The fact remains that the principle market for Stössel lutes in the 1930’s dried up. It was a difficult financial blow for Stössel. On June 1, 1939, Georg Stössel opened a new store at Rothgerberbach 40. The former master violin builder’s workshop, then lute store, had become a kind of musical variety store, obeying the powerful pressures of the times: "In the store you would see a wide variety of accordions, strumming and plucking instruments, recorders and flutes, all the accessories, costumes for musical parades, as well as Stössel lutes in all price ranges", according to a newspaper ad for the store’s grand reopening.
Young Hans-Georg Stössel did not produce any instruments himself, only Georg Stössel continued to build and repair instruments. By the end of the thirties, things must have become pretty bad for building Stössel instruments, because Hans-Georg worked a second job at the Cologne Business Office, to help feed the family and grandparents.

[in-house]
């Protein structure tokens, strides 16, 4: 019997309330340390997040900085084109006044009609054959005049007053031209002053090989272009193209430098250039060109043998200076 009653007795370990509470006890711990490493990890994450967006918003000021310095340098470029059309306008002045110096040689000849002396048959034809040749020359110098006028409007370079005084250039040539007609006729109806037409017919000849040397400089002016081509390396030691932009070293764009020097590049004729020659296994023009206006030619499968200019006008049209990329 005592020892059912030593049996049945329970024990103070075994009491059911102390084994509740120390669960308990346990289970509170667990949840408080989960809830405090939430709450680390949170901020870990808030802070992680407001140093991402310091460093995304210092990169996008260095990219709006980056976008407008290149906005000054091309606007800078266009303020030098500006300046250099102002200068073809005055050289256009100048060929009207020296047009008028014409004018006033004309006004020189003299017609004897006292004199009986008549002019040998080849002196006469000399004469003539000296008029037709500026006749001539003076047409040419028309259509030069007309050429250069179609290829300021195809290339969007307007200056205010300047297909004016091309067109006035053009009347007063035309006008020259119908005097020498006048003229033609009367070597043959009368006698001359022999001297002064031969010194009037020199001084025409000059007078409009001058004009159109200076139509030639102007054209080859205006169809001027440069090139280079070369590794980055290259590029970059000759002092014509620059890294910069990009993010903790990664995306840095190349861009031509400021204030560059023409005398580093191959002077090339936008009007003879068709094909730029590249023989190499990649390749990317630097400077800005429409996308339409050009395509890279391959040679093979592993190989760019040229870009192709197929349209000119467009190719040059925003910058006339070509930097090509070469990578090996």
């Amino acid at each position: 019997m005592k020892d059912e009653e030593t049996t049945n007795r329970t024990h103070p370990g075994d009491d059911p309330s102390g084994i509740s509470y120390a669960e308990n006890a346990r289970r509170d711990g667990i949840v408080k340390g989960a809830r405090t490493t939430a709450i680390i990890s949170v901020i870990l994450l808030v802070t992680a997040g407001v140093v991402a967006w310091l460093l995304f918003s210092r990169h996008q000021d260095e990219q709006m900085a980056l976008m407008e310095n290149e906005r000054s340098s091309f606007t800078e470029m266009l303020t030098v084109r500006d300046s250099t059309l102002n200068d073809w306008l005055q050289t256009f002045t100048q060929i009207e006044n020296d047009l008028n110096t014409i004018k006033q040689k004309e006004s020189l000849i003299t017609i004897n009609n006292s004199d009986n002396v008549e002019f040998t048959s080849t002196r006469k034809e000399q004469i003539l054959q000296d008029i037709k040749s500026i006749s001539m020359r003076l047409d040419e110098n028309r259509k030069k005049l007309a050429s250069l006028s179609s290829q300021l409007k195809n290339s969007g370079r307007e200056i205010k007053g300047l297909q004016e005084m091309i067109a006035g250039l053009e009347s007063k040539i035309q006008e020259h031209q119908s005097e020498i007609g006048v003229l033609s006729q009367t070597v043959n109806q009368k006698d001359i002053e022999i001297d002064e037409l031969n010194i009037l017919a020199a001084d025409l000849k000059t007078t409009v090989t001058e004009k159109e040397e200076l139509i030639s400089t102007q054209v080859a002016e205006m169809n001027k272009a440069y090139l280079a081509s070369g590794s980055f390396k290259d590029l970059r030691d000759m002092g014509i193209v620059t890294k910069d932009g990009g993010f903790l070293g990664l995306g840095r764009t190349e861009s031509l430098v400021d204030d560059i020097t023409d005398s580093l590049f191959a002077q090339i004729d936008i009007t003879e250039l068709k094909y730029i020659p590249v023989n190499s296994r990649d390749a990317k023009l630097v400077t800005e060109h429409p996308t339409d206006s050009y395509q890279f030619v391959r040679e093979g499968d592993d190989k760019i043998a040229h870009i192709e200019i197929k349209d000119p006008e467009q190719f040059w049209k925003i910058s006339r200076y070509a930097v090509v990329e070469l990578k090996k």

During the night of June 26, 1943, an air attack brought an end to the music trade of Stössel: "The valuable collection of instruments, including more than 250 one of a kinds, the house on Moltkestrasse, the business and the workshop were completely destroyed, all schematics and diagrams, including the patent documents from Berlin were destroyed. Georg Stössel died in the rubble.", according to Erika Liesmann.